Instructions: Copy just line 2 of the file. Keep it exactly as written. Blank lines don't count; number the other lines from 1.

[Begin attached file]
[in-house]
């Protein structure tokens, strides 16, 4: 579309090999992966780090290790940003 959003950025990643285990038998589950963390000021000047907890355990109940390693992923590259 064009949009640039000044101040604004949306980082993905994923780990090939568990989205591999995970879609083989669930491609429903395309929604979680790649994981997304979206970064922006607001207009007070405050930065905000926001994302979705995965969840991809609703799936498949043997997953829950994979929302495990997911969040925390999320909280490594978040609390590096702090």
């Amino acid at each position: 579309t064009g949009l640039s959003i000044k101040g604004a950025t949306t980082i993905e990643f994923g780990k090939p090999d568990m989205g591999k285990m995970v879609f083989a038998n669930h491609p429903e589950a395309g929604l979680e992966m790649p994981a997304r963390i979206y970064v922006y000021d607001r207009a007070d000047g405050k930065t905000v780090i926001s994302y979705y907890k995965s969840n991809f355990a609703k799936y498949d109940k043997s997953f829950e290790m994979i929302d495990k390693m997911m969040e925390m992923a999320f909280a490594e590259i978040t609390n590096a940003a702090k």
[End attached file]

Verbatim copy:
């Protein structure tokens, strides 16, 4: 579309090999992966780090290790940003 959003950025990643285990038998589950963390000021000047907890355990109940390693992923590259 064009949009640039000044101040604004949306980082993905994923780990090939568990989205591999995970879609083989669930491609429903395309929604979680790649994981997304979206970064922006607001207009007070405050930065905000926001994302979705995965969840991809609703799936498949043997997953829950994979929302495990997911969040925390999320909280490594978040609390590096702090």